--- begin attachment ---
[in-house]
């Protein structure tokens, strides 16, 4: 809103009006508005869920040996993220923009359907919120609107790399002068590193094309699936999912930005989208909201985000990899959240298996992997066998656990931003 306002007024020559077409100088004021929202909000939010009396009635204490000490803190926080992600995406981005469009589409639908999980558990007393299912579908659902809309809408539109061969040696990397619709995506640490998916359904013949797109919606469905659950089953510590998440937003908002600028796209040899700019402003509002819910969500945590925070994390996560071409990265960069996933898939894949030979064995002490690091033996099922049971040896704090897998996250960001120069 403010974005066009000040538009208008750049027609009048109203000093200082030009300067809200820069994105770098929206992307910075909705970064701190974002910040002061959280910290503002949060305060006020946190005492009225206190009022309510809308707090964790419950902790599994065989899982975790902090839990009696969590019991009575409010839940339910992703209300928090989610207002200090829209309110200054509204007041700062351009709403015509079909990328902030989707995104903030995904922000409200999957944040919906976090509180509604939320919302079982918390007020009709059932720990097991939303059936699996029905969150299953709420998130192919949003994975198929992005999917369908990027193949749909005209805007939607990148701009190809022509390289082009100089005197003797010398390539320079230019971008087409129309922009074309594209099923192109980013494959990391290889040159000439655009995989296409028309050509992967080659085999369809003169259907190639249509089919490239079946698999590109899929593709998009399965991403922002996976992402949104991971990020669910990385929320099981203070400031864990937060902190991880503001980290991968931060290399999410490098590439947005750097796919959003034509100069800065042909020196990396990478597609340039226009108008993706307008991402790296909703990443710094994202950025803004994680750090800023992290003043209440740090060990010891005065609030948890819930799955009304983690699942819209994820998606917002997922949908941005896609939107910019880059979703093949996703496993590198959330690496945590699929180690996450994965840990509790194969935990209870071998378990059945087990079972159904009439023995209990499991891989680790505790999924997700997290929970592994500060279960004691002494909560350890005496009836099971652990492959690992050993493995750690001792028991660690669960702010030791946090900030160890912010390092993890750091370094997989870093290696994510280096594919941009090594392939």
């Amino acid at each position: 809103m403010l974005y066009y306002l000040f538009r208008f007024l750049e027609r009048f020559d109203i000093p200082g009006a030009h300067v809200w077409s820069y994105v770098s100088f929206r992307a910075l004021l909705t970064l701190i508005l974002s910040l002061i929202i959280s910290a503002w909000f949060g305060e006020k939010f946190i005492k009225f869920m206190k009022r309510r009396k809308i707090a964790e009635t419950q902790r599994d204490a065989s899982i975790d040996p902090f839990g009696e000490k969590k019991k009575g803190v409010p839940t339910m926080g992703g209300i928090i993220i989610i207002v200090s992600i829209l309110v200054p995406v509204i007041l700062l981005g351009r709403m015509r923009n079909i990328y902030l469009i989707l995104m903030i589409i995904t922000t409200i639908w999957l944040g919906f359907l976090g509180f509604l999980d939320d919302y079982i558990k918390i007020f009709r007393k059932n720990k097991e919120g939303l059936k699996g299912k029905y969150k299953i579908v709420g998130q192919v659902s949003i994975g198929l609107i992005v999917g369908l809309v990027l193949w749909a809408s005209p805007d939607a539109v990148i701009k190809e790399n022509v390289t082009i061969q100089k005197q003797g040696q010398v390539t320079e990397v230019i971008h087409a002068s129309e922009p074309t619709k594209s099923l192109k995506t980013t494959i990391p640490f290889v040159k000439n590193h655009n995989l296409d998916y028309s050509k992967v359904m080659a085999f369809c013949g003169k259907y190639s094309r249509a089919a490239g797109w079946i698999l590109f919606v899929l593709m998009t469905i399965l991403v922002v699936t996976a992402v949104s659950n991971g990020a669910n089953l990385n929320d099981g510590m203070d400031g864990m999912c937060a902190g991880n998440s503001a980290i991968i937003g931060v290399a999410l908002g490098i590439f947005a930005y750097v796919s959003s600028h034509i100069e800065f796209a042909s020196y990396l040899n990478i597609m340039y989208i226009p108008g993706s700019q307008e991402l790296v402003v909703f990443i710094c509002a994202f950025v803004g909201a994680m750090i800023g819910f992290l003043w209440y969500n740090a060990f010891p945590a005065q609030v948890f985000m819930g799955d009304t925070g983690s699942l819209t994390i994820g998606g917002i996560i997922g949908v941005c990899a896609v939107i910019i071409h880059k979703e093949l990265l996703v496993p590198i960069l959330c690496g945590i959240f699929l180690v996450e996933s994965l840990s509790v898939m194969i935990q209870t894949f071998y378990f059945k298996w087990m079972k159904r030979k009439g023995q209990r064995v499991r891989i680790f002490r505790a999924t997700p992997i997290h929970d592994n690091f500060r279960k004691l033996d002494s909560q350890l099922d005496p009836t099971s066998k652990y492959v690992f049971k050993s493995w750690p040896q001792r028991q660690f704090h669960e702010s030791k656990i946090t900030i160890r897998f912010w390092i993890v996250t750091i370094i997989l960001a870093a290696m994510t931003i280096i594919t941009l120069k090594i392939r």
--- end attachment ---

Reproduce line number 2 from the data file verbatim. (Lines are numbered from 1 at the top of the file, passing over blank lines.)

């Protein structure tokens, strides 16, 4: 809103009006508005869920040996993220923009359907919120609107790399002068590193094309699936999912930005989208909201985000990899959240298996992997066998656990931003 306002007024020559077409100088004021929202909000939010009396009635204490000490803190926080992600995406981005469009589409639908999980558990007393299912579908659902809309809408539109061969040696990397619709995506640490998916359904013949797109919606469905659950089953510590998440937003908002600028796209040899700019402003509002819910969500945590925070994390996560071409990265960069996933898939894949030979064995002490690091033996099922049971040896704090897998996250960001120069 403010974005066009000040538009208008750049027609009048109203000093200082030009300067809200820069994105770098929206992307910075909705970064701190974002910040002061959280910290503002949060305060006020946190005492009225206190009022309510809308707090964790419950902790599994065989899982975790902090839990009696969590019991009575409010839940339910992703209300928090989610207002200090829209309110200054509204007041700062351009709403015509079909990328902030989707995104903030995904922000409200999957944040919906976090509180509604939320919302079982918390007020009709059932720990097991939303059936699996029905969150299953709420998130192919949003994975198929992005999917369908990027193949749909005209805007939607990148701009190809022509390289082009100089005197003797010398390539320079230019971008087409129309922009074309594209099923192109980013494959990391290889040159000439655009995989296409028309050509992967080659085999369809003169259907190639249509089919490239079946698999590109899929593709998009399965991403922002996976992402949104991971990020669910990385929320099981203070400031864990937060902190991880503001980290991968931060290399999410490098590439947005750097796919959003034509100069800065042909020196990396990478597609340039226009108008993706307008991402790296909703990443710094994202950025803004994680750090800023992290003043209440740090060990010891005065609030948890819930799955009304983690699942819209994820998606917002997922949908941005896609939107910019880059979703093949996703496993590198959330690496945590699929180690996450994965840990509790194969935990209870071998378990059945087990079972159904009439023995209990499991891989680790505790999924997700997290929970592994500060279960004691002494909560350890005496009836099971652990492959690992050993493995750690001792028991660690669960702010030791946090900030160890912010390092993890750091370094997989870093290696994510280096594919941009090594392939």